For the dressing you'll need...
  • A Tbsp glug of white wine vinegar
  • A tsp of runny honey
  • A tsp of gluten-free grainy mustard
  • 5 Tbsp's of olive oil
  • Start off by halving your nectarines and getting rid of the stones, then cut all the halves into nice chunky wedges.
  • Mix up your dressing by popping all the ingredients in a clean jam jar and giving the whole lot a really good shake until its well mixed and yummy.
  • You don't have to use a griddle pan but its the best thing for cooking your nectarines. Pop it over a medium/high heat until its getting on for pretty hot. 
  • Dunk your nectarine pieces in the olive oil,making sure they're all well coated and then carefully place them on the hot griddle. your going to want to cook them for around 30-40 seconds on each side but be careful they don't burn at such warm temperatures.
  • Once you've cooked them on both sides, sprinkle on the caster sugar and balsamic vinegar. It will make a bit of  a splutter (like your parents when you used to go out in a mini skirt when you were 15), but it will reduce down straight away.
  • Take the nectarines out the pan straight away or they'll burn, you just want to glaze the fruit not preserve them for pickling.
  • Assemble your baby leaves and feta on a plate after tossing them in a bowl with 80% off the dressing.
  • Arrange in a fart arty sort of way on the plate, laying your nectarines in the most pretentious assemble as you can manage and pour over the rest of the dressing.
  • Serve with steak or a bit of white fish with a flourish and a 'I know I'm awesome,what of it' gleam in your eye.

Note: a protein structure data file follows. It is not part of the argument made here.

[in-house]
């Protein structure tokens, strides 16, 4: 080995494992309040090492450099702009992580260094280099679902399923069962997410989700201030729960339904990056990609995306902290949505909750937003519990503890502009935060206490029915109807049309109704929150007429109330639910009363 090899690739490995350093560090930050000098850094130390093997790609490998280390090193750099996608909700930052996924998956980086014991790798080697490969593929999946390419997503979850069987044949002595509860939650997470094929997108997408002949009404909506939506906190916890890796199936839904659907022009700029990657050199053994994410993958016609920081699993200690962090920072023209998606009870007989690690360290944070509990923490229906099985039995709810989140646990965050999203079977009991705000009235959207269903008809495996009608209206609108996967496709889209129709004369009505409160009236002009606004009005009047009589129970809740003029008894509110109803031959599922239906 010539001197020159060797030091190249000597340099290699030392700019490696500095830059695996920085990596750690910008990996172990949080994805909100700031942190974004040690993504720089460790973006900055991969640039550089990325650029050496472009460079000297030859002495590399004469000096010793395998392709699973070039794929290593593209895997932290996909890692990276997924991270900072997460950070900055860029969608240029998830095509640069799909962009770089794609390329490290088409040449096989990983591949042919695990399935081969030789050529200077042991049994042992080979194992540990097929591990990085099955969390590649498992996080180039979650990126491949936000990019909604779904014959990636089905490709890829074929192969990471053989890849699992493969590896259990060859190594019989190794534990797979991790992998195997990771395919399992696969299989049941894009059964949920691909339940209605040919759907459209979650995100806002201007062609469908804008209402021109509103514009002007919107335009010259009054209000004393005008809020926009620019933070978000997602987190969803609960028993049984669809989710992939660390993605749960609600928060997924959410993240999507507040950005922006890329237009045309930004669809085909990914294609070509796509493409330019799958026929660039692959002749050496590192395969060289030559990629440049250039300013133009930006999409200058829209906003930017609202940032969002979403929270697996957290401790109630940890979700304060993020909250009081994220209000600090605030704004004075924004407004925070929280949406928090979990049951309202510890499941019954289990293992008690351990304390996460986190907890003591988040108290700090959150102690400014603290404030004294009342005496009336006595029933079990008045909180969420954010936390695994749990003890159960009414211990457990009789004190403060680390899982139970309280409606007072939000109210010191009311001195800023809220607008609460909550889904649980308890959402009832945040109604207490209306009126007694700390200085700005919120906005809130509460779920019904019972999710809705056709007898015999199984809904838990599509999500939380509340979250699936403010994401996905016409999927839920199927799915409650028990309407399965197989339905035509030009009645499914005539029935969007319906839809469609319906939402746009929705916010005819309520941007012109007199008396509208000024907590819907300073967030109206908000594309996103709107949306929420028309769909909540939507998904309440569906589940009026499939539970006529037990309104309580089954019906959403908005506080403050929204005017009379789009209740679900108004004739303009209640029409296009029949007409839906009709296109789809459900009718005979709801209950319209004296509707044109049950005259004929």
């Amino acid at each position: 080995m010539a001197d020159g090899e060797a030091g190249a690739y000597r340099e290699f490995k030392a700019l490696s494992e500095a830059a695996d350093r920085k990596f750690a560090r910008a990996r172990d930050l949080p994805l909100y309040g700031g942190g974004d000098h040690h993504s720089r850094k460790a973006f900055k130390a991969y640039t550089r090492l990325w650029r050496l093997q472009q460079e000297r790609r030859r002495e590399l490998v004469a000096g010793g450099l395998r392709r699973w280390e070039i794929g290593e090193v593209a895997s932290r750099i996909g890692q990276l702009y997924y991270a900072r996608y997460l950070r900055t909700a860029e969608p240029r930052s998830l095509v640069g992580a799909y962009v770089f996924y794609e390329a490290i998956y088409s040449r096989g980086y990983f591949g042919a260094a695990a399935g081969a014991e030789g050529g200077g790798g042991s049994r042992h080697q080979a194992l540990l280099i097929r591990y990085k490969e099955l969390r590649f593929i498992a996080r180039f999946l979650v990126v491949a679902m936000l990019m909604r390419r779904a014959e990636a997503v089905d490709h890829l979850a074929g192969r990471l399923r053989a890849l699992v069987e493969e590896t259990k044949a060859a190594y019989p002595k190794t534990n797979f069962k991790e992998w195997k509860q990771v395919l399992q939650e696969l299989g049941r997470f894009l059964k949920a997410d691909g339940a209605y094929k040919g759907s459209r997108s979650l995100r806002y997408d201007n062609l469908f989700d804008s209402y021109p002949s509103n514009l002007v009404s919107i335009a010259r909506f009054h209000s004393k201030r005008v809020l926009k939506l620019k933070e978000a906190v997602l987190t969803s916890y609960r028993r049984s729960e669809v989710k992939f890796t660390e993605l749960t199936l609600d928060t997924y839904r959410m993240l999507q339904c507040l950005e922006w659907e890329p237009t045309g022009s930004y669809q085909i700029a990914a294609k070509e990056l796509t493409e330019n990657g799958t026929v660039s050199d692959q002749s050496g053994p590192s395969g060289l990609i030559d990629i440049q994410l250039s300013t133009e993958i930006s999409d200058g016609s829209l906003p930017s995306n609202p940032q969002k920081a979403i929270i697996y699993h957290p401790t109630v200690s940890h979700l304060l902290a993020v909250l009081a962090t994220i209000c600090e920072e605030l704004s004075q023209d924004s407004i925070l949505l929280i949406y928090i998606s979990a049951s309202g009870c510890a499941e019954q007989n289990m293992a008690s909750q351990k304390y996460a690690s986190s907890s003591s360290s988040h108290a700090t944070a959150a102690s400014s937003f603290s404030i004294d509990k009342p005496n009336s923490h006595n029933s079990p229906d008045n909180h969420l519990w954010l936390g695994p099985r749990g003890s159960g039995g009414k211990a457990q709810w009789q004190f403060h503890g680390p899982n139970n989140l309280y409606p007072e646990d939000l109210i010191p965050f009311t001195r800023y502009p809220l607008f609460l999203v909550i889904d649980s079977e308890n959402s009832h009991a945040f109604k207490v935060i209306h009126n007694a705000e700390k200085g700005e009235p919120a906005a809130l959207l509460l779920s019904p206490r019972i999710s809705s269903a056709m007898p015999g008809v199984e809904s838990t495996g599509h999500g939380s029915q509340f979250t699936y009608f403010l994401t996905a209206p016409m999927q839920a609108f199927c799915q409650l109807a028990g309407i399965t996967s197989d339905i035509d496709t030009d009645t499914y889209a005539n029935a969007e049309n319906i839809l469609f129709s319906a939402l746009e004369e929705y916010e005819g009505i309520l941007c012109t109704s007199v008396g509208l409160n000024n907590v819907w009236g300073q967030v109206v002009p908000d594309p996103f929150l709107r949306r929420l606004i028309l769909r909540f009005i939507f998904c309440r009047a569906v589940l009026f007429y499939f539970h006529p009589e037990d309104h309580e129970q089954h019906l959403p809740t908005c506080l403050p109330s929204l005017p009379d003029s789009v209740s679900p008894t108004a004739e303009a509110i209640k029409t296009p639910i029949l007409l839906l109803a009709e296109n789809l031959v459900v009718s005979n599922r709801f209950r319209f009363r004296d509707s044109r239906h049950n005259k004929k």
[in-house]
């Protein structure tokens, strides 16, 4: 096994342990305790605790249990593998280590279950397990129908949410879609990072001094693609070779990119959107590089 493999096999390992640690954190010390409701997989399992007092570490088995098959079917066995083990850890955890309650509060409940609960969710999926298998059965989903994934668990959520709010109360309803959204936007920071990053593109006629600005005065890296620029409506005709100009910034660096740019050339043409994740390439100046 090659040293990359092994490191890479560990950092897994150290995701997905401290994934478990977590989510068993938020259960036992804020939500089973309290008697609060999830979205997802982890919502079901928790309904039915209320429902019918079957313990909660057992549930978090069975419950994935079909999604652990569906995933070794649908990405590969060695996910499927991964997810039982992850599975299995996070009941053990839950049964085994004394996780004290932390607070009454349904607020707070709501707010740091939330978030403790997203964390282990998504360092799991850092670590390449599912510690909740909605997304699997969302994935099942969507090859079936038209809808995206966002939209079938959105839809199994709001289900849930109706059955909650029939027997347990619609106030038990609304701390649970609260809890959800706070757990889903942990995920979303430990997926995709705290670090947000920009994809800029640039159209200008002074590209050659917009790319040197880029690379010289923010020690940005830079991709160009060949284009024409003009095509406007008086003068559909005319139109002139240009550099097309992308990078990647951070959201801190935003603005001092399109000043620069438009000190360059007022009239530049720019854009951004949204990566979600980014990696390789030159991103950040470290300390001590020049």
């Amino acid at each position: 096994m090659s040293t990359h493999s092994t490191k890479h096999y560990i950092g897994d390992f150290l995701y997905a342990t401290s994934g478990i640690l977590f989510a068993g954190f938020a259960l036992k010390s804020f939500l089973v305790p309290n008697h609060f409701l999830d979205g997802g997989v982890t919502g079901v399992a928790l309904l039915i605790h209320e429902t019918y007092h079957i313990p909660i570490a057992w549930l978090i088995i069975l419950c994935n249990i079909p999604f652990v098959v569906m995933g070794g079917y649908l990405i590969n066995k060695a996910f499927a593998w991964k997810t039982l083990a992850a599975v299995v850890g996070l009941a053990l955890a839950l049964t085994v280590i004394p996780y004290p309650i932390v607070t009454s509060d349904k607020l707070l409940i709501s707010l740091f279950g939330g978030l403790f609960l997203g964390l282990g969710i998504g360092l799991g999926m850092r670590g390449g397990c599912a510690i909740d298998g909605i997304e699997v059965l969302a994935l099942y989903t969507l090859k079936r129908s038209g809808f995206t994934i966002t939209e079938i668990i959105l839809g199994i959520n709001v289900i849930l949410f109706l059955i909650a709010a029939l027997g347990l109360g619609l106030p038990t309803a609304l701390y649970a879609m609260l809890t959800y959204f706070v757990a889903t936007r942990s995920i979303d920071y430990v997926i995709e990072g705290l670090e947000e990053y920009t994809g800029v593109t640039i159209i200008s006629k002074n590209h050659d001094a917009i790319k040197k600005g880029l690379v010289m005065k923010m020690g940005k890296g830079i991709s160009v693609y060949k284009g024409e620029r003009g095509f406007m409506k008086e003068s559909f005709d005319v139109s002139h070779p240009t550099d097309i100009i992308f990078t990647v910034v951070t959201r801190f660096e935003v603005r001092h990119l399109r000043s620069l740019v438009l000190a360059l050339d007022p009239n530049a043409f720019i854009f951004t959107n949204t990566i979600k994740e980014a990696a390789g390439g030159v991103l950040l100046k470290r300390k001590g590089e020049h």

Well bugger me. Not actually mind, metaphorically.
When I was umming and ahhing over my depression post over the last 8months, re-reading it, picking holes in it and bottling it every time I came to publish it, I never ever thought it would get the reaction it did. For me, publishing such a personal post meant only preparing for the an inevitable shit storm of possible ignorant or mean comments.
Oh but how wrong I was. The cynic is eating humble pie my friends (and oh it’s a bittersweet pill/pie to swallow) because 100% of the feedback I received was positive, supportive, kind and quite frankly overwhelming.
I never wrote the post with a view to getting sympathy because Christ knows I’d rather receive sympathy for my love of syntho pop than for being saddled with a mental illness. Publishing the post put me in the company of those who were out the depression closet (No hope of finding Narnia in that MDF monstrosity) and other than making me feel extremely vulnerable it put me in the position of being able to talk about my depression in a (however misguided) attempt to create not just more understanding but also for anyone- from a long term follower, or someone stumbling across my blog on the off chance- to find some comfort however small in the fact someone else is out there feeling the same thing.